Subject: Death.
Aging.
Aging > Psychological aspects.
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5050 . ‡aThe hourglass: birth, death and the in-between -- Mind matters: placebos and nocebos -- The war of the ages: Confucius be damned -- The front of the line: ashes, ashes, we all fall down -- An apple a day: dealing with doctors -- Mirror, mirror: loving our aging bodies -- Antidotes to aging: the four C's -- Teeter totter: loving our aging mates -- 'Till death us do part: the journey through the shadows -- The mortality club: talking about death over coffee.
520 . ‡aIn The Hourglass, Pamela Cuming invites us to contemplate how we can find the courage to age and to confront death as the runway of our lives gets shorter. How can we continue to find meaning in life when we already know the end of the story? What can we do to keep our inner flame burning bright when we grow old and have lost the spell of potential? What can we do to create a mindset that will help us fight back or continue to enjoy life when our bodies weaken and our health declines? Is it possible to love our aging bodies as we once loved our younger selves? How can we continue to love our aging mates when they grow short-tempered, and impatient and can't play with us or interact with us the way they used to? What can we do to sustain the vitality of our relationship with our mate when we grow old and the strobe lights dim, lust wanes, and mating rituals are transformed into the bonds of friendship? What can we do to make sure that doctors and hospitals act in our best interest, and contribute rather than detract from the quality of our lives? How can we manage the inherent conflict between our own desire to remain autonomous and our children's desire to keep us safe? Is there anything we can do to ease the transition between living as a totally mobile, independent being and a person who is dependent on the help of others? How do we avoid the conflicts that too often arise between our siblings when we come together to bury our last remaining parent? How can we harness our creative talents or the talents of others so that they become an antidote to aging? How important are the presence of other people to our ability to age well? What can we do to help the ones we love die with few regrets and with dignity? What does it feel like to lose the love of our life? How can we survive the journey through the land of the shadows and emerge on the other side with our sense of self intact? How can we think about dying? How can we learn to accept that we will die, and therefore deny death its power to terrify? Is there a good way to die? Through stories drawn from her own life and the lives of others, mingled with insights derived from philosophy, medicine and science, the author explores the answers to these questions. She presents a model that we can use to identify our unique way of embracing the joys and dealing with the burdens of growing old. Do we tend to maintain a positive outlook, or to despair? Do we fight back, or give in or give up? Are we optimistic? pessimistic? realistic? Are we resilient? adaptable? courageous? acceptant? Are we wise and balanced, or do we rage against the dying of the light? The model provides a road map to guide us through the difficult passages of aging, dealing with the death of loved ones and even contemplating our own demise. In short, The Hourglass:Life as an Aging Mortal confronts Death and its precursor, Aging, head on.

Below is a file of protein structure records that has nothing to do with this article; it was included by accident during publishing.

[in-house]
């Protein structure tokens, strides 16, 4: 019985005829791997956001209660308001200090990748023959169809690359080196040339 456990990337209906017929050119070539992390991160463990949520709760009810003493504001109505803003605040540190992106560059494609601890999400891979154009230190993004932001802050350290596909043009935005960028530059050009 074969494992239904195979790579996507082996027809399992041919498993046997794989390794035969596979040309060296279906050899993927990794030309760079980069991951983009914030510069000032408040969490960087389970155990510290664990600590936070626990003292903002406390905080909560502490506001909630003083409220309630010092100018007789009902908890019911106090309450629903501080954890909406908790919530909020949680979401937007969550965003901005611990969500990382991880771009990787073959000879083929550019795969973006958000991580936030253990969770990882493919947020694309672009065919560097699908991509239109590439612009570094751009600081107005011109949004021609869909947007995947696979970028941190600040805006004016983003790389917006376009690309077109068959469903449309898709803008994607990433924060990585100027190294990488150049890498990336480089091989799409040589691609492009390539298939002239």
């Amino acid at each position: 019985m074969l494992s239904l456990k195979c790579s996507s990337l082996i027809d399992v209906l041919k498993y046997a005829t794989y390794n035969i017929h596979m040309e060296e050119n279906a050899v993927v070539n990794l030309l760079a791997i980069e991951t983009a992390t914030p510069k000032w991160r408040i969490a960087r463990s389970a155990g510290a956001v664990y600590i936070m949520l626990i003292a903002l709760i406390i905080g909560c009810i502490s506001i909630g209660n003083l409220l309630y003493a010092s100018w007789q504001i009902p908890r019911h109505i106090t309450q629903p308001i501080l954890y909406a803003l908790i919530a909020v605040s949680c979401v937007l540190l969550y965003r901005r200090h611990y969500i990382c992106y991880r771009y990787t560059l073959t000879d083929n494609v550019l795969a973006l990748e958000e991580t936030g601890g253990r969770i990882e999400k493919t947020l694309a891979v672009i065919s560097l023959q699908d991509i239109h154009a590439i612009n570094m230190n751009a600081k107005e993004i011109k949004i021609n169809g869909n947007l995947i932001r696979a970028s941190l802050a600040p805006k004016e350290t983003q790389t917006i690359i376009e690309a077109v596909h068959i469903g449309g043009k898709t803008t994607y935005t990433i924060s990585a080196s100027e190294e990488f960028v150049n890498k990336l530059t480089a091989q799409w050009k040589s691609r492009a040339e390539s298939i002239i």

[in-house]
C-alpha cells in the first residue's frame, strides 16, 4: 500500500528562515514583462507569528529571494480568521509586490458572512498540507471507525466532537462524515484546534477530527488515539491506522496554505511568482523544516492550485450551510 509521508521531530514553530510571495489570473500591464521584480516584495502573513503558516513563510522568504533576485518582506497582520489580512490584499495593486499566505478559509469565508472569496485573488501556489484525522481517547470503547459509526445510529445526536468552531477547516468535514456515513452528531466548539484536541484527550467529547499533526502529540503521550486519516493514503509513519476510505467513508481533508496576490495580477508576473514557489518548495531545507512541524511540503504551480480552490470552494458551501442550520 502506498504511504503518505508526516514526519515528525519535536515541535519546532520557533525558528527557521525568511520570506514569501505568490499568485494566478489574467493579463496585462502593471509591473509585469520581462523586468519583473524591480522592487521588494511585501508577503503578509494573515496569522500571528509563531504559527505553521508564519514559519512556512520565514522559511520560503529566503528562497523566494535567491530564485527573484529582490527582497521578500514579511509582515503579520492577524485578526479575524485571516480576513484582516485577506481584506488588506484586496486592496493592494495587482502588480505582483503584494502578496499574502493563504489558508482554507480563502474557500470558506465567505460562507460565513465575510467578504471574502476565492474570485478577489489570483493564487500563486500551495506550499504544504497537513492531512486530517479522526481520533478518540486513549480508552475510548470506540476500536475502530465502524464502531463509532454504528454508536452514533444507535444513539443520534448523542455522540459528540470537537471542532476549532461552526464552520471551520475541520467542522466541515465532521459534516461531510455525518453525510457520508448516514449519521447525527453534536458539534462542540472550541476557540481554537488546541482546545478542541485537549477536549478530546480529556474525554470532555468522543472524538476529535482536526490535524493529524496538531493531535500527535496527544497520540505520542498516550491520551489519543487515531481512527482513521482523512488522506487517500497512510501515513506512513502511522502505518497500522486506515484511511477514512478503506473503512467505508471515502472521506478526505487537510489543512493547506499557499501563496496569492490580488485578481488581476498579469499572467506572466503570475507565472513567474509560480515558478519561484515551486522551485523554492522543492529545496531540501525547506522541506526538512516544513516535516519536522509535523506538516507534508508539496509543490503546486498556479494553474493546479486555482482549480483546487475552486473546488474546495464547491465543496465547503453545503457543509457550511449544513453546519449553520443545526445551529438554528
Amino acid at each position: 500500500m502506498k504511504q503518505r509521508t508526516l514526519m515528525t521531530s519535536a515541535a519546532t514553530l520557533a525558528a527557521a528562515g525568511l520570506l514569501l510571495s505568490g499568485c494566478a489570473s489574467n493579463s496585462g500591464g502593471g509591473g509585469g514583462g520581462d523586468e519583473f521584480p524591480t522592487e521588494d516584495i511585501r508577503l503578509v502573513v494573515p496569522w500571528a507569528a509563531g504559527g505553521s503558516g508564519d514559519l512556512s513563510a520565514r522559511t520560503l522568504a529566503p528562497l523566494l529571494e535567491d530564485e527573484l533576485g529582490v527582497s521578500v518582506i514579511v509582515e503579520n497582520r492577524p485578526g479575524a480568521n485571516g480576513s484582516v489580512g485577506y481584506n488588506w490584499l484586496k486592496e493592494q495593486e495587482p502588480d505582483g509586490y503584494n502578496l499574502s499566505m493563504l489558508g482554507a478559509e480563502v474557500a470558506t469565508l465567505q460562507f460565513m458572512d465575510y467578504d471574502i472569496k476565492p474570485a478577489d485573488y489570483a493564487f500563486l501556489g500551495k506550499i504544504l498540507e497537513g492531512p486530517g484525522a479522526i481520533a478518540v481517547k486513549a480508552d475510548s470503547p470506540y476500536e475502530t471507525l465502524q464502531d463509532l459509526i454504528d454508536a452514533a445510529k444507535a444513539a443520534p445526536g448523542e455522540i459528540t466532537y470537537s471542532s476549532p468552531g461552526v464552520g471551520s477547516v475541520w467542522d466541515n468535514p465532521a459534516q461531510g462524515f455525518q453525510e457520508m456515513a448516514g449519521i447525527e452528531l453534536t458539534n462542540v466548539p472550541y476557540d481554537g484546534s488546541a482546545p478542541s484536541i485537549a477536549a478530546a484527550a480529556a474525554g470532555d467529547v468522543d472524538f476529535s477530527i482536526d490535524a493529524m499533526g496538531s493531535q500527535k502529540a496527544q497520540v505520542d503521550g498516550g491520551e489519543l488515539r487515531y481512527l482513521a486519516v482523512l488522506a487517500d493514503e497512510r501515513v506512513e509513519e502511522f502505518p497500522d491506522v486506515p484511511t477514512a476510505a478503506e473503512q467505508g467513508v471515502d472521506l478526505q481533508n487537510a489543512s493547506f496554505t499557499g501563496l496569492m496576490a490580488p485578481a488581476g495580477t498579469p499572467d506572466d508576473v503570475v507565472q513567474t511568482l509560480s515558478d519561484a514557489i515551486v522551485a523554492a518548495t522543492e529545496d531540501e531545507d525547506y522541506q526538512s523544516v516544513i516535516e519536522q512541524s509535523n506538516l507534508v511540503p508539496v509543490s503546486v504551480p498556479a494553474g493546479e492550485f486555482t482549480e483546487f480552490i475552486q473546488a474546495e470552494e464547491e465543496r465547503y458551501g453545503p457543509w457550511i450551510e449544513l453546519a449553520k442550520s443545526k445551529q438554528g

504 . ‡aIncludes bibliographical references.